Wink's a hero in surf drama
CHANTELLE McPherson is alive today thanks to a surfing teacher turned impromptu life saver who rescued her from dangerous surf on the weekend.
Chantelle, 12, was swimming at Park Beach just after 5pm on Sunday when she was taken out by a rip.
With official lifeguard duties ending 10 minutes earlier, Chantelle was in real trouble until renowned local surfing instructor Lee Winkler spotted her.
But Lee was already busy saving someone else.
“I saw one guy get into some trouble, and after advising him, I saw his son was in trouble as well,” Lee said.
“I took a board and paddled out and got the son into shallow water.
“But next thing I know the father's shouting and waving and I realise his daughter's out there, too.”
Lee paddled back out on his board and spotted a hand in the water.
“I saw her and told her to relax, but another wave went over before I could get to her,” he said.
“She came back up and I pulled her onto the board. One more wave and she would have started taking water.”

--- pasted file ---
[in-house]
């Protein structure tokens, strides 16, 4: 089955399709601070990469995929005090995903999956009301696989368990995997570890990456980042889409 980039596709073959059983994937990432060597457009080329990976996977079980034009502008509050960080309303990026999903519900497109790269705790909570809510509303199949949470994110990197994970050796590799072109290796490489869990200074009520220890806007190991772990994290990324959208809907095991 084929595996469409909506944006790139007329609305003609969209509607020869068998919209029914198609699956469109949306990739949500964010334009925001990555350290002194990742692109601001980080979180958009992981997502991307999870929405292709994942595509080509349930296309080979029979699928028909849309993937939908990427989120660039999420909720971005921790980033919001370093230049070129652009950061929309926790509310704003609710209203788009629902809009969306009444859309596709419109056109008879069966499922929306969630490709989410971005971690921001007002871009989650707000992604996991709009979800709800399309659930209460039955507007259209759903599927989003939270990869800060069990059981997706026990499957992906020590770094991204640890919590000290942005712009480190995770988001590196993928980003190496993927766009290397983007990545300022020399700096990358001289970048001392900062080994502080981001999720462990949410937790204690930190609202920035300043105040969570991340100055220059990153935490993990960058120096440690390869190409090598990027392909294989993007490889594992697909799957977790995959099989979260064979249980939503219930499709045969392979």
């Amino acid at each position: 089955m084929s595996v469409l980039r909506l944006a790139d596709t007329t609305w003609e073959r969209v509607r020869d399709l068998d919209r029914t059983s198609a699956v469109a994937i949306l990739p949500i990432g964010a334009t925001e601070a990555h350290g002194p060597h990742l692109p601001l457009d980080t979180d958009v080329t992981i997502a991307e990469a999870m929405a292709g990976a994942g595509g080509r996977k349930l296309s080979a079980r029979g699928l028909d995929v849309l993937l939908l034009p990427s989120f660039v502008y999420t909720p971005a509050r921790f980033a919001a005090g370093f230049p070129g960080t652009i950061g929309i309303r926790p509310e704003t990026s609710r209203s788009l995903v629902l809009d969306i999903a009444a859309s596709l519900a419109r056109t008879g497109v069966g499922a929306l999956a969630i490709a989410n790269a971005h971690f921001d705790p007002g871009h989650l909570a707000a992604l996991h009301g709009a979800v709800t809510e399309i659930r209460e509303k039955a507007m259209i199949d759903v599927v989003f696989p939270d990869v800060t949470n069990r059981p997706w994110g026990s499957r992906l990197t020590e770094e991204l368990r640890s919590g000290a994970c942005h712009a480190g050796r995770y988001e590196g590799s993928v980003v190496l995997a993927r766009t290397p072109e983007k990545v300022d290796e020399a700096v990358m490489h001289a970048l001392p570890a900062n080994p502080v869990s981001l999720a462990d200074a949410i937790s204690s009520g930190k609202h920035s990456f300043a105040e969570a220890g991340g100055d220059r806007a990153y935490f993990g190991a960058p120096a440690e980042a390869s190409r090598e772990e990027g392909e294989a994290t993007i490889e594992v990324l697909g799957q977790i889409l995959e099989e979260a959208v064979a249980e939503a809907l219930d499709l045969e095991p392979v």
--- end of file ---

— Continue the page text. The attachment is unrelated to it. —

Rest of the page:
Chantelle and her mother, Sally, came back to Park Beach yesterday to thank Lee.
Chantelle said the experience was 'scary' and seeing Lee coming towards her on his board helped calm her down.
Her relieved mother couldn't thank Lee enough.
“I'm just glad he was there, and for what he said to her as well, she now knows what to do,” Sally said.
“She wants to have a surfing lesson with Lee now, so she can learn even more about being safe in the water.”
The rescue capped off a busy day for Lee, after he helped steer a family of four to safety near the mouth of Coffs Creek earlier the same day.
“All day there were people getting stuck in little holes, getting into trouble,” he said.
“With the high tides there was just a weird feeling on the water all day. All the rips were working hard.”
Lee said the 'wildest' impromptu rescue he's ever done was saving a dog from Coffs Creek last year.
“The owner was throwing a ball out on the outgoing tide, and the dog couldn't get back in after doing it for the hundredth time,” Lee said.
“Winter's probably the worst time because there are no lifeguards and I'm out here alone.”
Lee has one tip for visiting swimmers who aren't aware of the conditions.
“Swim between the flags, that's what they're there for,” he said.